Thursday, December 20, 2007

Remembering the days when Travancore did not have the death penalty

The Colosseum swathed in golden light

Rome’s Colosseum was swathed in golden light twice during the week as the city celebrated two events: the abolition of the death penalty by the state of New Jersey in the United States and the adoption of a resolution, calling upon the nations of the world to do away with the death penalty, by the General Assembly of the United Nations..

Italy abolished the capital punishment in 1948. The Colosseum, built in the first century AD, was the scene of a series of demonstrations against the death penalty in 2000. Since then, as a gesture against the death penalty, local authorities of Rome change the colour of the Colosseum's night time illumination from white to gold whenever a person condemned to the death penalty anywhere in the world gets the sentence commuted or is released. Also, when there is a significant advance in the cause of abolition of the death penalty anywhere on earth.

The UN General Assembly Tuesday voted 104-54 with 29 abstentions in favour of a resolution declaring a worldwide moratorium on the death penalty. Though non-binding, supporters of the resolution believe international opinion against capital punishment is growing. The US voted against the resolution, joining with India, Syria, Iran, China and other nations against Israel, the European Union and other anti-death penalty states.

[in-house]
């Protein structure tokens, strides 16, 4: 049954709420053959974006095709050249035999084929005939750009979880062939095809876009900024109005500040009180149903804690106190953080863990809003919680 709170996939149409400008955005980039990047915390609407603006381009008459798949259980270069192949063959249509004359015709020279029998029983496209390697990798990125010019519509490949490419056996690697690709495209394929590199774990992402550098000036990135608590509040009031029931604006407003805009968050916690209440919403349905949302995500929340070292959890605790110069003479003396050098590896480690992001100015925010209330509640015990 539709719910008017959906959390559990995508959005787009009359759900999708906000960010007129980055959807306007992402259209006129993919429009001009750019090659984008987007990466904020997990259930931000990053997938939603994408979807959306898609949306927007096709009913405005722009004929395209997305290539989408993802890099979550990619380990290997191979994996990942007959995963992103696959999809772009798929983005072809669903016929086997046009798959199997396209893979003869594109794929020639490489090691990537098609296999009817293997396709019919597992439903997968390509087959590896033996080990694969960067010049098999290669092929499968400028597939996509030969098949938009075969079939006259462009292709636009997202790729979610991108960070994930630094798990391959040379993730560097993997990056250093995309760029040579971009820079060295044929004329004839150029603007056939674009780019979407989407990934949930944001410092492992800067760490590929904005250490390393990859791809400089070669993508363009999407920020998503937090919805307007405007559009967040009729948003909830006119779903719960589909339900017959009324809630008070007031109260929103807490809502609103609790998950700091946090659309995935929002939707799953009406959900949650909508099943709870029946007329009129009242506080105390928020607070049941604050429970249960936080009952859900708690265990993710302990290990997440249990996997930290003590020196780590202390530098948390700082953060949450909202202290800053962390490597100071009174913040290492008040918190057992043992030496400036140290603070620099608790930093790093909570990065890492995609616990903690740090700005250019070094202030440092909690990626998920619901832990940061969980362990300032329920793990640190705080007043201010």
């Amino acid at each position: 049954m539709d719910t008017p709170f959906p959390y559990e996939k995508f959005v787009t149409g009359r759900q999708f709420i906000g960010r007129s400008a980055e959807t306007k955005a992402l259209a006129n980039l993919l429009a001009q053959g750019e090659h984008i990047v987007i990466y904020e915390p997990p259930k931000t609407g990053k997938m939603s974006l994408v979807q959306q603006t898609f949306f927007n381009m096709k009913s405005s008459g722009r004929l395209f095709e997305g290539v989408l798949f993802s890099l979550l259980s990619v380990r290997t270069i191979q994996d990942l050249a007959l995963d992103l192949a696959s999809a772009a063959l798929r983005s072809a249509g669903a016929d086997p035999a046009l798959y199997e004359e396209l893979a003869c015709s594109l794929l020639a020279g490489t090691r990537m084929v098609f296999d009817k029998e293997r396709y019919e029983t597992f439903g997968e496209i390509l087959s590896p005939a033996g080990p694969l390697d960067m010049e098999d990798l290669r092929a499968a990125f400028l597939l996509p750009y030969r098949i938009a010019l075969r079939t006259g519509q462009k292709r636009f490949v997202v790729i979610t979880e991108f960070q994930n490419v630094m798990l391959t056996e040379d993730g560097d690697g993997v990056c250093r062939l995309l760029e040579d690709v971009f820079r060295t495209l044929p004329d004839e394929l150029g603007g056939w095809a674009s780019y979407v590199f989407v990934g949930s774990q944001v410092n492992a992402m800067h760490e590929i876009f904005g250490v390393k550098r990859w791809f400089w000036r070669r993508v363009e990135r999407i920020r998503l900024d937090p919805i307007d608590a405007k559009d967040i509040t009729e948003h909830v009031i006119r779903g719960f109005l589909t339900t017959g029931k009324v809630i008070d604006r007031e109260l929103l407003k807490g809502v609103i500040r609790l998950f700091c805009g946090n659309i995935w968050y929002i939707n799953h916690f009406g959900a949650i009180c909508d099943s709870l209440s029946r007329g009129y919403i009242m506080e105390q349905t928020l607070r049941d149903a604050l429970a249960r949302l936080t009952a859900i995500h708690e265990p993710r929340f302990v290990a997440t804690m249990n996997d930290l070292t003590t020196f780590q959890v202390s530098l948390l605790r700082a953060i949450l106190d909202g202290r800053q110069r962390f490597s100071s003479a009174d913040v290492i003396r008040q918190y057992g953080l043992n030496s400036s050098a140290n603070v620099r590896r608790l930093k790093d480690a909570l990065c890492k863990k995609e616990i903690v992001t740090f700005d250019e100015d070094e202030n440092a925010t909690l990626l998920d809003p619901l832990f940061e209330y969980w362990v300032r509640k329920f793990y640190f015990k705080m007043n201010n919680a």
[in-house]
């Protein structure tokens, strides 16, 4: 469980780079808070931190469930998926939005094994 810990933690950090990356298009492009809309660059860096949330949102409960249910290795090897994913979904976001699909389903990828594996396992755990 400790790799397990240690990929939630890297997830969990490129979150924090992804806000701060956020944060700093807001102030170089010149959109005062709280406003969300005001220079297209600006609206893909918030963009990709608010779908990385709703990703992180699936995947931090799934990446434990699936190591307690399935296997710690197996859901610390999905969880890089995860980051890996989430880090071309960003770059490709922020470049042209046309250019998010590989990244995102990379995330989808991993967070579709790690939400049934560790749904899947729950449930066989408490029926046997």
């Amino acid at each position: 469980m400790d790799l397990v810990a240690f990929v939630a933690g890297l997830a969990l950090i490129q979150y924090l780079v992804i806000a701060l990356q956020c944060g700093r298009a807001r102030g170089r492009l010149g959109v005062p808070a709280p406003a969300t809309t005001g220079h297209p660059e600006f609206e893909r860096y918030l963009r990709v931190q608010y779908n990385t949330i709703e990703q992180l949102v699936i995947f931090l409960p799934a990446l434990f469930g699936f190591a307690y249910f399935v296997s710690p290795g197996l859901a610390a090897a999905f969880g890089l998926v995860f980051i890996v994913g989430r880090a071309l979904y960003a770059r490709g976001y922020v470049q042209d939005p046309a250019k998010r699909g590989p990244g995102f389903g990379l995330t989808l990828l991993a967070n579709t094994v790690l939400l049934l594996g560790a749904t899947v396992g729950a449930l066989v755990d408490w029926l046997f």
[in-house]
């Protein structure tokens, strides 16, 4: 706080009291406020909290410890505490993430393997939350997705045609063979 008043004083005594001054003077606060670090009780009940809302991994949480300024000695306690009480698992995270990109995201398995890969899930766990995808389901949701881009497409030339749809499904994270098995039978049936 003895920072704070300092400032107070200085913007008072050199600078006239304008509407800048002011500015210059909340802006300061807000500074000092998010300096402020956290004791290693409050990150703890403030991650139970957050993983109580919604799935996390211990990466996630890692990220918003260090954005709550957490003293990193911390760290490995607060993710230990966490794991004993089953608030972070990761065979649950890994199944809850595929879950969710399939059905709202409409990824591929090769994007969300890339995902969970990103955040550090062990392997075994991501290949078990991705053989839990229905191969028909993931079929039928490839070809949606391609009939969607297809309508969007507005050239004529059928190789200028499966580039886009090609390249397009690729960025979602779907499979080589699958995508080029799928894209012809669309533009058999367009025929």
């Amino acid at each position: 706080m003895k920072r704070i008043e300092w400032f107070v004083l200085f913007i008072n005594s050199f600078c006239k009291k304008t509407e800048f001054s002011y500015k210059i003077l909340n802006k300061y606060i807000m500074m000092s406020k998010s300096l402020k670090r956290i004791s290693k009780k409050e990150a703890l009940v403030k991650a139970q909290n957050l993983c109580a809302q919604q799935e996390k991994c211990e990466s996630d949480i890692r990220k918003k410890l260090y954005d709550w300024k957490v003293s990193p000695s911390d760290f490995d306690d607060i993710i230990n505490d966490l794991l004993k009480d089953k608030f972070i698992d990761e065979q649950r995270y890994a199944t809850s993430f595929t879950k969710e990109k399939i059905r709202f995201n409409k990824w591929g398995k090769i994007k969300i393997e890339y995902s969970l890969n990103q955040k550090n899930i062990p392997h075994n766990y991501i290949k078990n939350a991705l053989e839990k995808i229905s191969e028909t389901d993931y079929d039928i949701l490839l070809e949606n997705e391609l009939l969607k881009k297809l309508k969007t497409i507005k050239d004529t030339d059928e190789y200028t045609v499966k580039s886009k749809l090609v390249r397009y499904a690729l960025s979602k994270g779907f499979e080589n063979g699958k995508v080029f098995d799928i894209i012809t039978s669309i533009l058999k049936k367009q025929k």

UN Secretary-General Ban Ki-moon praised the vote as "a bold step by the international community."

Amnesty International and anti-death penalty group Hands Off Cain also welcomed the news of the resolution's passage.

The erstwhile princely state of Travancore, which lost its identity progressively in the State of Travancore-Cochin (1948) and Kerala (1956), has the distinction of being the only part of India where there was no death penalty for a short period in living memory.

The Maharaja of Travancore had abolished the capital punishment by a proclamation in 1946. Four years later the death penalty came back with the introduction of the Constitution of India. Even so, courts in the region refrained from applying the ultimate penalty for a few years. Researchers have established that there was no increase in the incidence of crime when there was no capital punishment.

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